From Proto-Indo-Iranian *ćata, from Proto-Indo-European *ḱm̥tóm. Cognates include Avestan 𐬯𐬀𐬙𐬀 ‎(sata), Ancient Greek ἑκατόν ‎(hekatón), Latin centum, Old Church Slavonic съто ‎(sŭto), Lithuanian šimtas, Tocharian A känt, and Old English hundred (English hundred).


शत ‎(śatá) n, rarely m, at the end of a compound f(ī)

  1. hundred, used with numerals thus:
    एकाधिकं शतम् ‎(ekā*dhikaṃ śatam) or एकशतम् ‎(eka-śatam) — a hundred one, 101
    विंशत्यधिकं शतम् ‎(viṃśaty-adhikaṃ śatam) or विंशं शतम् ‎(viṃśaṃ śatam) — a hundred twenty, 120
    शते ‎(śate) or द्वे शते ‎(dve śate) or द्विशतम् ‎(dvi-śatam) or शतद्वयम् ‎(śata-dvayam) — 200
    त्रीणि शतानि ‎(trīṇi śatāni) or त्रिशतानि ‎(tri-śatāni) or शतत्रयम् ‎(śata-trayam) — 300
    षट्शतम् ‎(ṣaṭ-śatam) — 600
    1. or the compound becomes an ordinal
      द्विशत ‎(dvi-śata) — the 200th
      द्विकं शतम् ‎(dvikaṃ śatam), त्रिकं शतम् ‎(trikaṃ śatam) — 2, 3 per cent
      शतात्पर ‎(śatātpara) — beyond a hundred, exceeding 100
    2. the counted object is added either in the genitive, or in the same case as śata, or at the beginning of a compound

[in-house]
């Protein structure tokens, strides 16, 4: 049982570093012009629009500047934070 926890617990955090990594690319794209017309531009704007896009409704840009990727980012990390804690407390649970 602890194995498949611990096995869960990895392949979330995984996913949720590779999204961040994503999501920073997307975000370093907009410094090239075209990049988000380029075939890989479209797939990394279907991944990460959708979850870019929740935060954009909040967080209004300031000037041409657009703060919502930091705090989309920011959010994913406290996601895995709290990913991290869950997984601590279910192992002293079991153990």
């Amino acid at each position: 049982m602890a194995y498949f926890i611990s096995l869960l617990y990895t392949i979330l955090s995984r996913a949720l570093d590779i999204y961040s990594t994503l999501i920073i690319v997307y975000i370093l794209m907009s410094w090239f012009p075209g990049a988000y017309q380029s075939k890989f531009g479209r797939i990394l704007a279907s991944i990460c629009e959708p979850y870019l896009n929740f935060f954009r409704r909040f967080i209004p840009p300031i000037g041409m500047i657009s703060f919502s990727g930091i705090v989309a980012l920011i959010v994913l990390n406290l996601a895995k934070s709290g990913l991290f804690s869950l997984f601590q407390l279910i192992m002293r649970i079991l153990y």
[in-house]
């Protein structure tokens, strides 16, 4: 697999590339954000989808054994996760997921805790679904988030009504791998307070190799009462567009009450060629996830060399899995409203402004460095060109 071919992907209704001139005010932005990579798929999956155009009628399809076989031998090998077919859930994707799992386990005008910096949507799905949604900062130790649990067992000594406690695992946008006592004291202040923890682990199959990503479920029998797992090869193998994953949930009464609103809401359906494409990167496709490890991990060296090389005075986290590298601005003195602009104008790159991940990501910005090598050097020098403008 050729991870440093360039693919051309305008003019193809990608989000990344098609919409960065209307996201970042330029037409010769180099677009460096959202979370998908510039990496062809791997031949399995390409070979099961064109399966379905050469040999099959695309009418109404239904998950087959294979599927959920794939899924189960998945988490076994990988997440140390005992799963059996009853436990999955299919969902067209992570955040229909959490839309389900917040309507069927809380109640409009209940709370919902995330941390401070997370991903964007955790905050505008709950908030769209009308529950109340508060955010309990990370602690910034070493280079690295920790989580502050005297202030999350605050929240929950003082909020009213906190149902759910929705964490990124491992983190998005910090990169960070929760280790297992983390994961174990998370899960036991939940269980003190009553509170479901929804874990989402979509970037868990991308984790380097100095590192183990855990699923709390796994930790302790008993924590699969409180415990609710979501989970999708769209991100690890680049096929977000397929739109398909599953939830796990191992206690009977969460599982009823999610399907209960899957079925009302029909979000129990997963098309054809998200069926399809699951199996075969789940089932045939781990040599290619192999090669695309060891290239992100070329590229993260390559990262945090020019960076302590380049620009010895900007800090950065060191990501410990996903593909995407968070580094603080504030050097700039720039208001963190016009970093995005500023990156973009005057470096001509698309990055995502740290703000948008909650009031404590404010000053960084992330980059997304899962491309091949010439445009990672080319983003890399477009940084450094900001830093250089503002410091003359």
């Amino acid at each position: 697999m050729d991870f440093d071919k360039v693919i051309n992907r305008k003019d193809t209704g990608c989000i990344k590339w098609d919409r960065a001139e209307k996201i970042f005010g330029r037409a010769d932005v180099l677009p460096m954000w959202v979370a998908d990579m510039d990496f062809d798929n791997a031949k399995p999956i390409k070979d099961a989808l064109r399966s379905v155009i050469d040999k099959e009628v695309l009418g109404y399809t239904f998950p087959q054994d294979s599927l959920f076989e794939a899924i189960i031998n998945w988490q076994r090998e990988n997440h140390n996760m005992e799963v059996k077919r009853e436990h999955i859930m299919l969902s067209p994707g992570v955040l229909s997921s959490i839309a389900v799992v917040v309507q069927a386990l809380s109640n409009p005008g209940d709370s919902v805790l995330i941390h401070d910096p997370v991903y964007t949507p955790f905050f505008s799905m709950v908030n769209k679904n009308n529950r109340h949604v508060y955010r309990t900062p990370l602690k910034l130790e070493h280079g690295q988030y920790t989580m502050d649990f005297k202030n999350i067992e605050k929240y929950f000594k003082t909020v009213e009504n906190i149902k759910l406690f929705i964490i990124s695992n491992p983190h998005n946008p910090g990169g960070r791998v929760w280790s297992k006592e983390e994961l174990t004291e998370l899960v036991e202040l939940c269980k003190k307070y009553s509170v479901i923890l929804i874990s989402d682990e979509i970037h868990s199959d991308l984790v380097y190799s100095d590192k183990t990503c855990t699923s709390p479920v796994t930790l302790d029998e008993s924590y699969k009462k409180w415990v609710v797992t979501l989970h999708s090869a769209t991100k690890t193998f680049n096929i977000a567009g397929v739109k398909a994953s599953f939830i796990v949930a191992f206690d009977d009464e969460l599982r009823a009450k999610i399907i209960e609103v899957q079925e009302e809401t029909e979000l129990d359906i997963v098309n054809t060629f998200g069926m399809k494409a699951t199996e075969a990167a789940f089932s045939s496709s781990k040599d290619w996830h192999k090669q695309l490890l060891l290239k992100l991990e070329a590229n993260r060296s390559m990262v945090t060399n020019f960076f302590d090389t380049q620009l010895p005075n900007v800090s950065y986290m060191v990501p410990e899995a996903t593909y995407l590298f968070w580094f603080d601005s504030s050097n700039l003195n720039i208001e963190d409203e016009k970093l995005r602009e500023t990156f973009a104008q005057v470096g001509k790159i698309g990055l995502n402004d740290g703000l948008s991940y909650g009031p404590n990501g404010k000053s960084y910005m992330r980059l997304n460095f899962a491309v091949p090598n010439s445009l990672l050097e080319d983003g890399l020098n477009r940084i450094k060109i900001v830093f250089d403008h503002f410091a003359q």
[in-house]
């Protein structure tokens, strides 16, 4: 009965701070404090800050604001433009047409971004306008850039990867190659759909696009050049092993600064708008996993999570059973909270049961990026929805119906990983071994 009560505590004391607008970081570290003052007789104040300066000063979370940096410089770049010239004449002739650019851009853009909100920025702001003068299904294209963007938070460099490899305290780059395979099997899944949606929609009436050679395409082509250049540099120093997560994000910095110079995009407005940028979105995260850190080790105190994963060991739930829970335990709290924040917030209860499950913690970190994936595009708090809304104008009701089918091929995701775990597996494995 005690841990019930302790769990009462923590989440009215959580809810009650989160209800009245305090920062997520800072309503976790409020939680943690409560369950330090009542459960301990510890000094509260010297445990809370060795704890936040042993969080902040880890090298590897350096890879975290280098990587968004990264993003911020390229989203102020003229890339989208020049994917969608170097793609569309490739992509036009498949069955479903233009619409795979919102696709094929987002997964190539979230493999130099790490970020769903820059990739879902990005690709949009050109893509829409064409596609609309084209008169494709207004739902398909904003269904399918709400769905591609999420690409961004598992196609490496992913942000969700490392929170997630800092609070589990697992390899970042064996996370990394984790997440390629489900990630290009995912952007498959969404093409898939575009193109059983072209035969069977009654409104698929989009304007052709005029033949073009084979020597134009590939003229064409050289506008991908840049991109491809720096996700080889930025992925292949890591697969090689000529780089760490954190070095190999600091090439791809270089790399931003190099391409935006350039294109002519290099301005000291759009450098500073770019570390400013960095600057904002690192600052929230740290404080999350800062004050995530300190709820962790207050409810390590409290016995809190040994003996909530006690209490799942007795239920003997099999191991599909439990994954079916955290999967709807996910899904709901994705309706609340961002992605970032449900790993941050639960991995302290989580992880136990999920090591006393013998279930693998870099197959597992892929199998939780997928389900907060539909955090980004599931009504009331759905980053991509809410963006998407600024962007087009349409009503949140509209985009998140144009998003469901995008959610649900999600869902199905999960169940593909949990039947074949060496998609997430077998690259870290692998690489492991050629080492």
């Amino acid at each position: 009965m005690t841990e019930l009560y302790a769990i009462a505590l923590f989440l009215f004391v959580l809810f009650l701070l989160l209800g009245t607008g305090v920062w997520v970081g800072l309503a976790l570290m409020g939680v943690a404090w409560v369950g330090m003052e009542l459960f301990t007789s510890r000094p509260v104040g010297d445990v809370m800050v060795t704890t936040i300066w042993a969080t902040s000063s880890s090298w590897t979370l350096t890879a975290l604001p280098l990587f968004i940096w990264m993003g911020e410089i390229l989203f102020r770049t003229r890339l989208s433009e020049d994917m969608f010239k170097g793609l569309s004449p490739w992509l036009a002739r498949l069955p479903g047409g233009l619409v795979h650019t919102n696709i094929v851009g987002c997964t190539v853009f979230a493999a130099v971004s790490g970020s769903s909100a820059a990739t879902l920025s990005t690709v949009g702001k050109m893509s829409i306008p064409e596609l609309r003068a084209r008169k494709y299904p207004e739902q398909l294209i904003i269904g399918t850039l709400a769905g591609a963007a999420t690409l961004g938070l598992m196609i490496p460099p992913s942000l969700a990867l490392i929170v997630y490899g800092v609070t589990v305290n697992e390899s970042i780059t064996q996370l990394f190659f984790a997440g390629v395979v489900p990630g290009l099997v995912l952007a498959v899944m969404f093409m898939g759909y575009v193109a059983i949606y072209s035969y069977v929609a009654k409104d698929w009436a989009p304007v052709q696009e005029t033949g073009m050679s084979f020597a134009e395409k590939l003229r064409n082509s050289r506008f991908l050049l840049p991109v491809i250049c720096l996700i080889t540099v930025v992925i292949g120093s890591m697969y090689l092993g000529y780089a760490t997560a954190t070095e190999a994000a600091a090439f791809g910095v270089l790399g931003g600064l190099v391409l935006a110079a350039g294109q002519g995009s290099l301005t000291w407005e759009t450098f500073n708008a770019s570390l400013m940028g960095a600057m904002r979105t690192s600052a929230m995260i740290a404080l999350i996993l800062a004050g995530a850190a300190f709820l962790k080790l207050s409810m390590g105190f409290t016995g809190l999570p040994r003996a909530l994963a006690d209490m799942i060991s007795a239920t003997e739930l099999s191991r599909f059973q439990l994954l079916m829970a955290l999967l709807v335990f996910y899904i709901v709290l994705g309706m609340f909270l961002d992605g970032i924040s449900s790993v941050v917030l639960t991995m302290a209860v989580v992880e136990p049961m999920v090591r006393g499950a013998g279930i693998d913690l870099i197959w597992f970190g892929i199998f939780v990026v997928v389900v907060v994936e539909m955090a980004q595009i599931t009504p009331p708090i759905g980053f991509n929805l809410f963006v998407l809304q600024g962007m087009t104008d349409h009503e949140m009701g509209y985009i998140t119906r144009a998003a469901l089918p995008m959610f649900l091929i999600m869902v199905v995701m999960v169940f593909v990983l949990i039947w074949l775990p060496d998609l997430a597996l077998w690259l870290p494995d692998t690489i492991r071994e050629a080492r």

शतम् पितरः ‎(śatam pitaraḥ) or शतम् पितॄणाम् ‎(śatam pitṝṇām) or पितृशतम् ‎(pitṛ-śatam) — a hundred ancestors
    3. rarely śatam is used as an indeclinable with an instrumental
      एषायुक्त परावतः सूर्यस्योदयनादधि |
      शतं रथेभिः सुभगोषा इयं वि यात्यभि मानुषान ||
      eṣāyukta parāvataḥ sūryasyodayanādadhi |
      śataṃ rathebhiḥ subhaghoṣā iyaṃ vi yātyabhi mānuṣān ||
      This Dawn hath yoked her steeds afar, beyond the rising of the Sun:
      Borne on a hundred chariots she, auspicious Dawn, advances on her way to Men.
    4. rarely occurs a masculine form in plural e.g. पञ्चशता रथान् ‎(pañca-śatā rathān)
    5. and śata n rarely in compounds of the following kind:
      चतुर्वर्षशतम् ‎(catur-varṣa-śatam) or चतुर्वर्षशतानि ‎(catur-varṣa-śatamtāni) — 400 years
  2. any very large number
    शतपत्त्र ‎(śata-pattra) — a hundred leaves etc.




  • Sir Monier Monier-Williams (1898) A Sanskrit-English dictionary etymologically and philologically arranged with special reference to cognate Indo-European languages, Oxford: Clarendon Press, page 1048
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